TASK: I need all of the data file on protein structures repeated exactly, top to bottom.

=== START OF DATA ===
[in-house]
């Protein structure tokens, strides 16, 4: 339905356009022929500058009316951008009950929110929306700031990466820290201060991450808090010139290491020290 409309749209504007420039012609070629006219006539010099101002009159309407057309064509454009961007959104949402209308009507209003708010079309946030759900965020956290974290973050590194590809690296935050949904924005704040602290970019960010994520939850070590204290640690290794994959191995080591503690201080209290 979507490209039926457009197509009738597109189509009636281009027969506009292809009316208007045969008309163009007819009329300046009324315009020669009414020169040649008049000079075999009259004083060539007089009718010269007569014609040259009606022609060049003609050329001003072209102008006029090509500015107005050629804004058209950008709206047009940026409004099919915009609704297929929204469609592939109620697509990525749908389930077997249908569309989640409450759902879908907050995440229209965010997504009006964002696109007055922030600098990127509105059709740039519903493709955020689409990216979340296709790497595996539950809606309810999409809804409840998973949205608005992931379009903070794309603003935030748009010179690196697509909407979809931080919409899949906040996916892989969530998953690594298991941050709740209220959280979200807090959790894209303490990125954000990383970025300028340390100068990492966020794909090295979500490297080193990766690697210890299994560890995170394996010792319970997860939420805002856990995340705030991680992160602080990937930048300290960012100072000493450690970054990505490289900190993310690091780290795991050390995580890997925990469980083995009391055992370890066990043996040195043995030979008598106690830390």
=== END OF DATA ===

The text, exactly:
[in-house]
């Protein structure tokens, strides 16, 4: 339905356009022929500058009316951008009950929110929306700031990466820290201060991450808090010139290491020290 409309749209504007420039012609070629006219006539010099101002009159309407057309064509454009961007959104949402209308009507209003708010079309946030759900965020956290974290973050590194590809690296935050949904924005704040602290970019960010994520939850070590204290640690290794994959191995080591503690201080209290 979507490209039926457009197509009738597109189509009636281009027969506009292809009316208007045969008309163009007819009329300046009324315009020669009414020169040649008049000079075999009259004083060539007089009718010269007569014609040259009606022609060049003609050329001003072209102008006029090509500015107005050629804004058209950008709206047009940026409004099919915009609704297929929204469609592939109620697509990525749908389930077997249908569309989640409450759902879908907050995440229209965010997504009006964002696109007055922030600098990127509105059709740039519903493709955020689409990216979340296709790497595996539950809606309810999409809804409840998973949205608005992931379009903070794309603003935030748009010179690196697509909407979809931080919409899949906040996916892989969530998953690594298991941050709740209220959280979200807090959790894209303490990125954000990383970025300028340390100068990492966020794909090295979500490297080193990766690697210890299994560890995170394996010792319970997860939420805002856990995340705030991680992160602080990937930048300290960012100072000493450690970054990505490289900190993310690091780290795991050390995580890997925990469980083995009391055992370890066990043996040195043995030979008598106690830390």